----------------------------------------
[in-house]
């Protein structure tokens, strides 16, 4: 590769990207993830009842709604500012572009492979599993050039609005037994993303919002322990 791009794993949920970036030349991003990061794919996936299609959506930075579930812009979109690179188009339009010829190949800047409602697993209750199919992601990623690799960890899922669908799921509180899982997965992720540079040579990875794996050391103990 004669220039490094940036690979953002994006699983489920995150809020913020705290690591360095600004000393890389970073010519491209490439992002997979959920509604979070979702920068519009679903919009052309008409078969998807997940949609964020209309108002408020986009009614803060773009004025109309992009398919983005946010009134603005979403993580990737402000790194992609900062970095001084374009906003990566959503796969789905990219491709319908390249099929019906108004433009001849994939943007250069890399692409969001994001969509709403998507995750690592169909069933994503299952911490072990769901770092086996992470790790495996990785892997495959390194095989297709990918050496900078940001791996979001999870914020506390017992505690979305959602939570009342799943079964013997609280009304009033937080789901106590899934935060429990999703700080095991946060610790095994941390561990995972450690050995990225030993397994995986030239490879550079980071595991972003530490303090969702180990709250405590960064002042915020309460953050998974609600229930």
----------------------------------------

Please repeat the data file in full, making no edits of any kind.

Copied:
[in-house]
């Protein structure tokens, strides 16, 4: 590769990207993830009842709604500012572009492979599993050039609005037994993303919002322990 791009794993949920970036030349991003990061794919996936299609959506930075579930812009979109690179188009339009010829190949800047409602697993209750199919992601990623690799960890899922669908799921509180899982997965992720540079040579990875794996050391103990 004669220039490094940036690979953002994006699983489920995150809020913020705290690591360095600004000393890389970073010519491209490439992002997979959920509604979070979702920068519009679903919009052309008409078969998807997940949609964020209309108002408020986009009614803060773009004025109309992009398919983005946010009134603005979403993580990737402000790194992609900062970095001084374009906003990566959503796969789905990219491709319908390249099929019906108004433009001849994939943007250069890399692409969001994001969509709403998507995750690592169909069933994503299952911490072990769901770092086996992470790790495996990785892997495959390194095989297709990918050496900078940001791996979001999870914020506390017992505690979305959602939570009342799943079964013997609280009304009033937080789901106590899934935060429990999703700080095991946060610790095994941390561990995972450690050995990225030993397994995986030239490879550079980071595991972003530490303090969702180990709250405590960064002042915020309460953050998974609600229930």